Academic studies repeatedly have shown that women are disadvantaged in job interviews, pay equity, government service, academia and business. Often, the bias is subconscious rather than overt, but it is there nonetheless.

A prime example is a 2018 study led by Dana Kanze of Columbia University and Laura Huang of Harvard University that sought to explain why women entrepreneurs raise substantially less funding for start-up enterprises than their male counterparts. Their study involved using

linguistic technology to analyze the dialogue between funders and start-up CEOs at major venture capital (VC) pitch competitions over a period of seven years.

Not unlike presidential candidates at a town hall, competitors in a VC pitch competition are given time to make their case about why they should be offered funding, followed by a question-and-answer session with potential investors. In theory, those with the best pitches are rewarded with investment in their businesses. But Kanze and Huang found something entirely different. The questions being asked of male and female entrepreneurs were different in tone, eliciting different answers and, therefore, different funding results.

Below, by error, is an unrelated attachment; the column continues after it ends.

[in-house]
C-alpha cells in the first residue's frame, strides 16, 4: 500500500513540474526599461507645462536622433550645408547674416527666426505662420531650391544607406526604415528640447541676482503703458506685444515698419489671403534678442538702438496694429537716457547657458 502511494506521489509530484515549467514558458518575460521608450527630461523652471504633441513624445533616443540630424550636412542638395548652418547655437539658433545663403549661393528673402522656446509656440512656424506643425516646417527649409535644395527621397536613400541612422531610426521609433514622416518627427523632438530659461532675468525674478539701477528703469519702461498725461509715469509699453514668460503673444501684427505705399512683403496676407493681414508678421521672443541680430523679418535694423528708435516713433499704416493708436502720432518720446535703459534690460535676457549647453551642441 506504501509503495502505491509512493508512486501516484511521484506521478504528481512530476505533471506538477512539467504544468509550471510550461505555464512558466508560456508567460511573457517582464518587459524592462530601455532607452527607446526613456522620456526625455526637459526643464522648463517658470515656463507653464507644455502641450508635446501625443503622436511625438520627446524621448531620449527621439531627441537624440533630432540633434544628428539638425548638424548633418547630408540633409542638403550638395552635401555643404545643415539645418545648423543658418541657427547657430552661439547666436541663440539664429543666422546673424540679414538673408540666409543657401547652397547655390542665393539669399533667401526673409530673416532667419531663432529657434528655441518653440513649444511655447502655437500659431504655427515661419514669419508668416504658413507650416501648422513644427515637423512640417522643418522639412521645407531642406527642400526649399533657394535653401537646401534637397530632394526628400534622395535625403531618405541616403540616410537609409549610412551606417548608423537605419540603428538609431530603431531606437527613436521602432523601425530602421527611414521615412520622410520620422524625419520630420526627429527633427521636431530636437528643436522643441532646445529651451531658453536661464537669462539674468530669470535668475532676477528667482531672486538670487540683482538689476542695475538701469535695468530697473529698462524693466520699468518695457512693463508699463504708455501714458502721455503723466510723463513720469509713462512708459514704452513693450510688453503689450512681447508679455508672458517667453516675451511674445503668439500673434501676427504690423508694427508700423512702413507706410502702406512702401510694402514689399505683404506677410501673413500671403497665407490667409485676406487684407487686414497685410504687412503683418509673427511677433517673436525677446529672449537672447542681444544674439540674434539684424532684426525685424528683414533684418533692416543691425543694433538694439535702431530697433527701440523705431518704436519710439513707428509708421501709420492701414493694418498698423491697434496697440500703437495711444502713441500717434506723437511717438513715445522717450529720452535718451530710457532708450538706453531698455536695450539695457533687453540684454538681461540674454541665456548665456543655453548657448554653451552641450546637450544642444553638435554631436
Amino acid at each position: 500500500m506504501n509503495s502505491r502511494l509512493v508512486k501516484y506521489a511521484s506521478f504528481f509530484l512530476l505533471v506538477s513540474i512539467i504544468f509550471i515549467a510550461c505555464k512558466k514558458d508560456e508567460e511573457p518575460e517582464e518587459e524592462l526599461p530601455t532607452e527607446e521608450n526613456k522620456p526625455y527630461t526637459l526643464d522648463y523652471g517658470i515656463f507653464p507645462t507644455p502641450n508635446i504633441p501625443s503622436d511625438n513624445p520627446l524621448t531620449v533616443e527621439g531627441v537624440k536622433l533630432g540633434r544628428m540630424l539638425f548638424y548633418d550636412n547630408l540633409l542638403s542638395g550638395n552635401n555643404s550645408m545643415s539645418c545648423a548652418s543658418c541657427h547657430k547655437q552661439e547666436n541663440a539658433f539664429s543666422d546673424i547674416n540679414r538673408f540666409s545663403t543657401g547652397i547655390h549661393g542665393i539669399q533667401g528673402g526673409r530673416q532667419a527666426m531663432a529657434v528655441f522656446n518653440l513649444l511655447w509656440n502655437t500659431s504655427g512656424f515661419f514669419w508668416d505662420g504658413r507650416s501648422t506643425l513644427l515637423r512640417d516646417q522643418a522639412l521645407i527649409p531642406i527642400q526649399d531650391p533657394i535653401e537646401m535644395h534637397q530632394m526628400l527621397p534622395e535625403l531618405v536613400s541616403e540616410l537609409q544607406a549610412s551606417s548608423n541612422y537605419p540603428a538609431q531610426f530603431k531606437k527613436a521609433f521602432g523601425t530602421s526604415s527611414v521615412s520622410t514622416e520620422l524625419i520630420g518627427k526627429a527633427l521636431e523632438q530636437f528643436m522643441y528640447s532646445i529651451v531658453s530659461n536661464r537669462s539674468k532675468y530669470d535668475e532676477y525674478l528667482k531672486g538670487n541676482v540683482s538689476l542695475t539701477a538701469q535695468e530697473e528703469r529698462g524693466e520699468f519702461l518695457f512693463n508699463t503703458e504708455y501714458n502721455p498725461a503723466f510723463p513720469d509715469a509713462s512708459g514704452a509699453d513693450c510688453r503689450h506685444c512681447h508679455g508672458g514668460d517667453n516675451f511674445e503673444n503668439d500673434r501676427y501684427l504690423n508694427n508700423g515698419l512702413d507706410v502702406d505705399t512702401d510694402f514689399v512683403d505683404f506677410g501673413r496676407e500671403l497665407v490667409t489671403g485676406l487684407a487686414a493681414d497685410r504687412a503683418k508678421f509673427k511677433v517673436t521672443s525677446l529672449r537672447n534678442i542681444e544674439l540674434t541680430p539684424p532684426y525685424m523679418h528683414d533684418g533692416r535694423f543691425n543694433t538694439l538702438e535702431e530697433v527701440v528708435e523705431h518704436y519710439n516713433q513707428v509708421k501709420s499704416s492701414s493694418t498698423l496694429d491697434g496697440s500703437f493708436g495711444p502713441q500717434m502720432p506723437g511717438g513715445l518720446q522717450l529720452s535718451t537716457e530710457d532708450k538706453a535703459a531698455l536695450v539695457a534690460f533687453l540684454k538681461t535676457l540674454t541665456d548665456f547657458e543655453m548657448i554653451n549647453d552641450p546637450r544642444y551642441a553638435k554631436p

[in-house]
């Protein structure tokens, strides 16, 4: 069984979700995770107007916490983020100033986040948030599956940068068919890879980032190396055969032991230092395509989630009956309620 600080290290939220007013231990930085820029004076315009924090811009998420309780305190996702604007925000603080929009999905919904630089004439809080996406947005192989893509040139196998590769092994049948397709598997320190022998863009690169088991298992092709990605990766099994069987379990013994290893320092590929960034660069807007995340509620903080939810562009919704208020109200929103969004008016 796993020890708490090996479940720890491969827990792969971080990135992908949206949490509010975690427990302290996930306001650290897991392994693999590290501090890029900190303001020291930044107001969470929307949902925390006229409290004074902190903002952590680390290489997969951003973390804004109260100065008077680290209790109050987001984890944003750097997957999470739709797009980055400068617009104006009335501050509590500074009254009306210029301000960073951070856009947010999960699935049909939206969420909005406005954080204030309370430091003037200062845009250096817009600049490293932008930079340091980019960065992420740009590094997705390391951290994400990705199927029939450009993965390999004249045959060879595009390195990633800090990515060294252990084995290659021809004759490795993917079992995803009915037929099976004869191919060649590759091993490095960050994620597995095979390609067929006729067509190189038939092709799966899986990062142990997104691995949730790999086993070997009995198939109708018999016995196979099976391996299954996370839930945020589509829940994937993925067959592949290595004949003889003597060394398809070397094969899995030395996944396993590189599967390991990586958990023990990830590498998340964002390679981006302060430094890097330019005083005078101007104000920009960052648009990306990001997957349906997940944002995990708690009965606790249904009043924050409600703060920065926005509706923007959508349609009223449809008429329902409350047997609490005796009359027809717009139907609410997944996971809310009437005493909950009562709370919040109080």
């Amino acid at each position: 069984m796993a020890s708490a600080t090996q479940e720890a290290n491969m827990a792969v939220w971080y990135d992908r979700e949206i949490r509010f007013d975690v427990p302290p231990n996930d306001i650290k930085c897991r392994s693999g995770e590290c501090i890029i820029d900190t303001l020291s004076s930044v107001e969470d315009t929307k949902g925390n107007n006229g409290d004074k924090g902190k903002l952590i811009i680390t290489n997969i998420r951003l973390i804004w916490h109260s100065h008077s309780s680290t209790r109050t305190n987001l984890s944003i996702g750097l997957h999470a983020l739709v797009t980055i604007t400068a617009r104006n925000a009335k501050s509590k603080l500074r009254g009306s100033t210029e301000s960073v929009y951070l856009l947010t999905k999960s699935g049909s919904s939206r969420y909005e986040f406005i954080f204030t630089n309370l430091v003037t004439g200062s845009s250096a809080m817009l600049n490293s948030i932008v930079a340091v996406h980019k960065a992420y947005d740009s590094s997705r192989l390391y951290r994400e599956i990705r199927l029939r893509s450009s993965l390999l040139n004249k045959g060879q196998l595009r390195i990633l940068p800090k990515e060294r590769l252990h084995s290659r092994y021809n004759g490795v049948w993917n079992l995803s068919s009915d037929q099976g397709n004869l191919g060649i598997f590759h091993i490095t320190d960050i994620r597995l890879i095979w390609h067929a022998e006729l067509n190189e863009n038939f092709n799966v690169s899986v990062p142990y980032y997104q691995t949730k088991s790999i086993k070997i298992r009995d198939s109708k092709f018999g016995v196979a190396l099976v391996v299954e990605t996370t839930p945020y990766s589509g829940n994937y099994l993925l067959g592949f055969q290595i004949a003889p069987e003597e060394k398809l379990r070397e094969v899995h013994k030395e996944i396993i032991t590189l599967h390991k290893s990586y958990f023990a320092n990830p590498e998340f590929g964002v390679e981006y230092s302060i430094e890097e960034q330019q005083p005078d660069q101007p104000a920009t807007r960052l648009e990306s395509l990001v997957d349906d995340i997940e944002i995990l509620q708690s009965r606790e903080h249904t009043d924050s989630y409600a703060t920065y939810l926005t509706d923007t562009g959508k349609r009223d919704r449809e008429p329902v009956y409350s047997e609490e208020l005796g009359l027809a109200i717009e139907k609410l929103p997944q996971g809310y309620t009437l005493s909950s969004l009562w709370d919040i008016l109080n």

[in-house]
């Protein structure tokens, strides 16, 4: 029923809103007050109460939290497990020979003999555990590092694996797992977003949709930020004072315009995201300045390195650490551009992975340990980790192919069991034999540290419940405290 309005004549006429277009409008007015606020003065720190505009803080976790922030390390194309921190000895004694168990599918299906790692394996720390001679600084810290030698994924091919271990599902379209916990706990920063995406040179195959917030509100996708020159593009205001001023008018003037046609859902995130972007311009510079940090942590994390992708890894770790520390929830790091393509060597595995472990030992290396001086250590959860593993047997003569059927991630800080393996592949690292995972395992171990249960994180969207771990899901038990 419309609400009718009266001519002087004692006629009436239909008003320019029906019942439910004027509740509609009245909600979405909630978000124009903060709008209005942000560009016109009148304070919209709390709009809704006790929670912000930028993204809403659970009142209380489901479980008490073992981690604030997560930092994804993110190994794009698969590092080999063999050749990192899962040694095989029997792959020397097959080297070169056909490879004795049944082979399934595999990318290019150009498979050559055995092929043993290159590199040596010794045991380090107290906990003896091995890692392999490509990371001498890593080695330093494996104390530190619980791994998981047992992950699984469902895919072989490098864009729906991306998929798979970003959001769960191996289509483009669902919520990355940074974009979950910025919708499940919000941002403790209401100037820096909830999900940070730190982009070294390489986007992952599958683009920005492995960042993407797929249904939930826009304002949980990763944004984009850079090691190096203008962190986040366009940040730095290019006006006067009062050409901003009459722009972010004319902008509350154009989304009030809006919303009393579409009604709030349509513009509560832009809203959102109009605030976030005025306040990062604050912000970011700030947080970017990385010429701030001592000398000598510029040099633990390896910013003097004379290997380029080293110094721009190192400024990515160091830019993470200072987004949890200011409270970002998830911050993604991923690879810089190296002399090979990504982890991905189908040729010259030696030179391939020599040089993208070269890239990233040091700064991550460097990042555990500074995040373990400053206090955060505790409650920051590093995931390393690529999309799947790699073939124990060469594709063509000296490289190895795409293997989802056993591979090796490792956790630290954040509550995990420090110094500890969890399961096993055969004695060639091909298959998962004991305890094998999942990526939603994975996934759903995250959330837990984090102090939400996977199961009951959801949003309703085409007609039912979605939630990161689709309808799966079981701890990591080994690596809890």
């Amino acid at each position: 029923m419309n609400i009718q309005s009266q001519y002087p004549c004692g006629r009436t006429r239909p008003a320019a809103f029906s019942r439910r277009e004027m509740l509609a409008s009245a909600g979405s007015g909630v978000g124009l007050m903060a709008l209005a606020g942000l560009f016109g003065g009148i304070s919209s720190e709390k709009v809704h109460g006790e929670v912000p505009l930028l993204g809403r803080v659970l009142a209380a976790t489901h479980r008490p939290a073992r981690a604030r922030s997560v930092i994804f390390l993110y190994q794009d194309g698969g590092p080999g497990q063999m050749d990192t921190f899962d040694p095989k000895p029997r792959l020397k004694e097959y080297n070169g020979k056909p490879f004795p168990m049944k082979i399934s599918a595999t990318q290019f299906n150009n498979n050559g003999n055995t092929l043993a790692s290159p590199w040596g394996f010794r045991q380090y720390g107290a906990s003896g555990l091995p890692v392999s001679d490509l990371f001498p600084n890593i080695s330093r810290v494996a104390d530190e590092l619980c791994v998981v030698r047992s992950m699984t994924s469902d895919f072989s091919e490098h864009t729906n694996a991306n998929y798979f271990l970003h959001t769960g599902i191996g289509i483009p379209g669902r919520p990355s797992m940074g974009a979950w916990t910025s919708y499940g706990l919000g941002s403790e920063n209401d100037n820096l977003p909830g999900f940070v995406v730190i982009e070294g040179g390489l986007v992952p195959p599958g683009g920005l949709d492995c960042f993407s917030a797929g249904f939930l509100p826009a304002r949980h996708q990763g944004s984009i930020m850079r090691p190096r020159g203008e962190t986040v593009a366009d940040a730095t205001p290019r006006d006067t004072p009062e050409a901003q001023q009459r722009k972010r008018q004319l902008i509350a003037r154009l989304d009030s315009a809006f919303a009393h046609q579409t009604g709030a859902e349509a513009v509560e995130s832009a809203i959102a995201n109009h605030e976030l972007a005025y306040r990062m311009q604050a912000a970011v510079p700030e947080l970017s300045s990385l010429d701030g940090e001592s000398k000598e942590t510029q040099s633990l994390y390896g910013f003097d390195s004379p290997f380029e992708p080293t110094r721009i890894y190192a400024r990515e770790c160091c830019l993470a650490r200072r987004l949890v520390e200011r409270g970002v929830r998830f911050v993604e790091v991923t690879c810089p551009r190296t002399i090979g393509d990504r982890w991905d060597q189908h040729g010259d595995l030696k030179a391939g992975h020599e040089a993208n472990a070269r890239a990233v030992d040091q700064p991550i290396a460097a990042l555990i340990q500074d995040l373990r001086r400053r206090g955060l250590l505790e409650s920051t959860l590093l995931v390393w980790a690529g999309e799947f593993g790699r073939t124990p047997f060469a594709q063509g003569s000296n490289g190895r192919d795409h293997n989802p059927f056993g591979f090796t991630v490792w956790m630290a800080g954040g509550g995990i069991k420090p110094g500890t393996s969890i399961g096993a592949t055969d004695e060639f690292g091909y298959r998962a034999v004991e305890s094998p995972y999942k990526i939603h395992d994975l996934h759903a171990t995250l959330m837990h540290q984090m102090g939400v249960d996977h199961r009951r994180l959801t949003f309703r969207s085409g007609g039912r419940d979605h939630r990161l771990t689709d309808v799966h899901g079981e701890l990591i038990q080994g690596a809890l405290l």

Male entrepreneurs were asked questions about their vision for the future and plans to grow the business, whereas women were asked their strategy to defend market share and prevent financial losses. Both male and female VC investors exhibited this unintentional bias in their questioning.

Women who fell into the trap of answering questions about how “not to lose” received substantially less VC funding than males who answered questions about “playing to win.” According to the authors, “the double standard inherent in investors’ questions induces like-minded responses from entrepreneurs, serving to undermine confidence in female entrepreneurs while breeding confidence and trust in male entrepreneurs with similar growth prospects.”